Experts are expecting the COVID-19 (coronavirus) pandemic to massively impact the property market in New Zealand. However, Century 21 New Zealand has insisted that the market remains solid – with sales volumes and prices increasing, rents reaching all-time highs, and interest rates plummeting.
Derryn Mayne, owner of Century 21 New Zealand, said the overall future of the property market in the country remains stable even in the event of an economic recession.
“With so much volatility on the financial markets, property remains a haven to put your money. Whether you’re a first-home buyer sick of paying rent or a retiree who’s barely getting a return from their savings in the bank, buying residential or commercial property has never looked more attractive as a long-term prospect,” Mayne explained. “Kiwis are conservative by nature and are looking for a safe bet to invest their life’s work.”
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Mayne said property syndications are quite popular with Kiwis as they require a lower investment but could offer a reliable and steady return without the stress that comes with being a landlord.
“However, nothing beats 100% ownership and control. That has never gone out of fashion, and in fact, looks more appealing by the day. Kiwis know that even if they have to be a little more patient, property will deliver strong capital gain,” she said.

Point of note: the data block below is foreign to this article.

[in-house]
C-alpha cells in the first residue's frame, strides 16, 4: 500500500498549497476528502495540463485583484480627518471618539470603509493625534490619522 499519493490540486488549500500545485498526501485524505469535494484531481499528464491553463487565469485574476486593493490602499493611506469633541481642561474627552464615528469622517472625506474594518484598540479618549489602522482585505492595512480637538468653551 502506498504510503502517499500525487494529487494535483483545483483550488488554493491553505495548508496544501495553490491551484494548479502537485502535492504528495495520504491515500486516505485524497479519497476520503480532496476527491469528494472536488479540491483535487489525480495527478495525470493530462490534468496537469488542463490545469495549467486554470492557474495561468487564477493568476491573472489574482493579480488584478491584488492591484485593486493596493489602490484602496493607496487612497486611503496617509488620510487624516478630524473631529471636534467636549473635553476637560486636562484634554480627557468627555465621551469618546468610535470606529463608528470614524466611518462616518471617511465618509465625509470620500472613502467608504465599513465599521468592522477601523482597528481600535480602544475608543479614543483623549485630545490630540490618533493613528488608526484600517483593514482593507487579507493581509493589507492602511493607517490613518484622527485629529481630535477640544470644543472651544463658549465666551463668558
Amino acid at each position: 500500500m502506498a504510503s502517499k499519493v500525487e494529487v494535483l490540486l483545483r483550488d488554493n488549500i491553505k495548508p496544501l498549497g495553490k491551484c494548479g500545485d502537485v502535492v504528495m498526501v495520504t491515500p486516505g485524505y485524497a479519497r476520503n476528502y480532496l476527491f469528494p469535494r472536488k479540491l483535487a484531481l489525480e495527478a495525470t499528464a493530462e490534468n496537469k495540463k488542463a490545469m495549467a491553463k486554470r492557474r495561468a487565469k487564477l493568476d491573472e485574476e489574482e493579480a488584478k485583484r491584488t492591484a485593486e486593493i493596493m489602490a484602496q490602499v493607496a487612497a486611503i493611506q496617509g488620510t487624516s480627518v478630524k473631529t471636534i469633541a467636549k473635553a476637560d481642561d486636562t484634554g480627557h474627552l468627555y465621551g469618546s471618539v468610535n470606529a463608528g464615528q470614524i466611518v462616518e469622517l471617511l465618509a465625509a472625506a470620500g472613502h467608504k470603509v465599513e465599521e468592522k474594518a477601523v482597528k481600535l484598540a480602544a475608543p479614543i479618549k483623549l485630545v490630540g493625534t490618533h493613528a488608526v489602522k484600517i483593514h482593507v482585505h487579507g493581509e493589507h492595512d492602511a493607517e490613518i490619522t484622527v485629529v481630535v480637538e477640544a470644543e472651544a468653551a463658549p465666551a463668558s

She predicted that the property market would continue to do well in the summer, with business and consumer confidence quickly returning.
“Regionally, some great major infrastructure projects are coming on stream – the latest being the 15km Huntly bypass, then there will be the Hamilton one, and the nearly billion-dollar motorway extension from Puhoi to Warkworth in the next couple of years. These kinds of projects will help to open up Waikato, North Auckland, and Northland for business and investment, and aren’t bad for local real estate either,” she explained.
“Don’t let anyone talk down the New Zealand property market. It has endured depression, world wars, recessions, and various economic and health crises. It will outperform anything thrown at it this year, too.”